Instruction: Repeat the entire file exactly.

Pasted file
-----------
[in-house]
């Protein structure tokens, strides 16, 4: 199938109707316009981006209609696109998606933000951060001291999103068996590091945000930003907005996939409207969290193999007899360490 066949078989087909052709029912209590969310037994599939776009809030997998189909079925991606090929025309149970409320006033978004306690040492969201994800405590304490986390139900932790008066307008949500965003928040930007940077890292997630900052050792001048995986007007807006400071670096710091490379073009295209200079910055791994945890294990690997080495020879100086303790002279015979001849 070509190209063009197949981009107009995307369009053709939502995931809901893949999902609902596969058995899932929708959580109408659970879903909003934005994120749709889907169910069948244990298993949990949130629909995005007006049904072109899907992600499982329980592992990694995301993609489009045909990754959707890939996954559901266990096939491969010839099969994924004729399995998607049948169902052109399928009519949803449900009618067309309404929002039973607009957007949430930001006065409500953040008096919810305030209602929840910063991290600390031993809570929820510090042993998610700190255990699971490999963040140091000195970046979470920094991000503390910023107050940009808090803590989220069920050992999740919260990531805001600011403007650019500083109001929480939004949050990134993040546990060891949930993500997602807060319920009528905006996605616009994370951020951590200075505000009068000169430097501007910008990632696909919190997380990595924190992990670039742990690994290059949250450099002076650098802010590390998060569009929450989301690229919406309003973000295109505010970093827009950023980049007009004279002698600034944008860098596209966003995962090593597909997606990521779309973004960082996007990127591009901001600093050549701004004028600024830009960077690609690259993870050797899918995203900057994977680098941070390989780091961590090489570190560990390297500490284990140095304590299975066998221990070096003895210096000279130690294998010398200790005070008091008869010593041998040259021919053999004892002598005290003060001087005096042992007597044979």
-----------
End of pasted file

[in-house]
């Protein structure tokens, strides 16, 4: 199938109707316009981006209609696109998606933000951060001291999103068996590091945000930003907005996939409207969290193999007899360490 066949078989087909052709029912209590969310037994599939776009809030997998189909079925991606090929025309149970409320006033978004306690040492969201994800405590304490986390139900932790008066307008949500965003928040930007940077890292997630900052050792001048995986007007807006400071670096710091490379073009295209200079910055791994945890294990690997080495020879100086303790002279015979001849 070509190209063009197949981009107009995307369009053709939502995931809901893949999902609902596969058995899932929708959580109408659970879903909003934005994120749709889907169910069948244990298993949990949130629909995005007006049904072109899907992600499982329980592992990694995301993609489009045909990754959707890939996954559901266990096939491969010839099969994924004729399995998607049948169902052109399928009519949803449900009618067309309404929002039973607009957007949430930001006065409500953040008096919810305030209602929840910063991290600390031993809570929820510090042993998610700190255990699971490999963040140091000195970046979470920094991000503390910023107050940009808090803590989220069920050992999740919260990531805001600011403007650019500083109001929480939004949050990134993040546990060891949930993500997602807060319920009528905006996605616009994370951020951590200075505000009068000169430097501007910008990632696909919190997380990595924190992990670039742990690994290059949250450099002076650098802010590390998060569009929450989301690229919406309003973000295109505010970093827009950023980049007009004279002698600034944008860098596209966003995962090593597909997606990521779309973004960082996007990127591009901001600093050549701004004028600024830009960077690609690259993870050797899918995203900057994977680098941070390989780091961590090489570190560990390297500490284990140095304590299975066998221990070096003895210096000279130690294998010398200790005070008091008869010593041998040259021919053999004892002598005290003060001087005096042992007597044979």